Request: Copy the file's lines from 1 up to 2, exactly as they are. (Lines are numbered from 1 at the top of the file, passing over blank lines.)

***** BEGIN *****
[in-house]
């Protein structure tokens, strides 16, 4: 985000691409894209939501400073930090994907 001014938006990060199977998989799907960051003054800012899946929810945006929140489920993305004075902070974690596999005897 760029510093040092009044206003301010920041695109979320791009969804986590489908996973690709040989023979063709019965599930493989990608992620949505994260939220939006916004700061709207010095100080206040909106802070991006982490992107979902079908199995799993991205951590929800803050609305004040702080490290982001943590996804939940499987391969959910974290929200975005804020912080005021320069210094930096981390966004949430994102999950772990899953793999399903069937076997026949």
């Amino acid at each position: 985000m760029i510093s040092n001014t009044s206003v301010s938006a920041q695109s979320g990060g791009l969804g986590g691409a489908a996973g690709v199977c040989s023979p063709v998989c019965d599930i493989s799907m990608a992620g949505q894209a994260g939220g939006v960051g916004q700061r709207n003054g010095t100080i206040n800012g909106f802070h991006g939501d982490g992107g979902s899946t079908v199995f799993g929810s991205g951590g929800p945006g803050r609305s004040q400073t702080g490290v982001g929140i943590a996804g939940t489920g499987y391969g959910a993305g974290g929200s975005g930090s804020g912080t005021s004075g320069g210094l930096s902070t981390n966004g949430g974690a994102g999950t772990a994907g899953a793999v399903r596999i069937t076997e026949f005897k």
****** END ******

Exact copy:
[in-house]
């Protein structure tokens, strides 16, 4: 985000691409894209939501400073930090994907 001014938006990060199977998989799907960051003054800012899946929810945006929140489920993305004075902070974690596999005897 760029510093040092009044206003301010920041695109979320791009969804986590489908996973690709040989023979063709019965599930493989990608992620949505994260939220939006916004700061709207010095100080206040909106802070991006982490992107979902079908199995799993991205951590929800803050609305004040702080490290982001943590996804939940499987391969959910974290929200975005804020912080005021320069210094930096981390966004949430994102999950772990899953793999399903069937076997026949």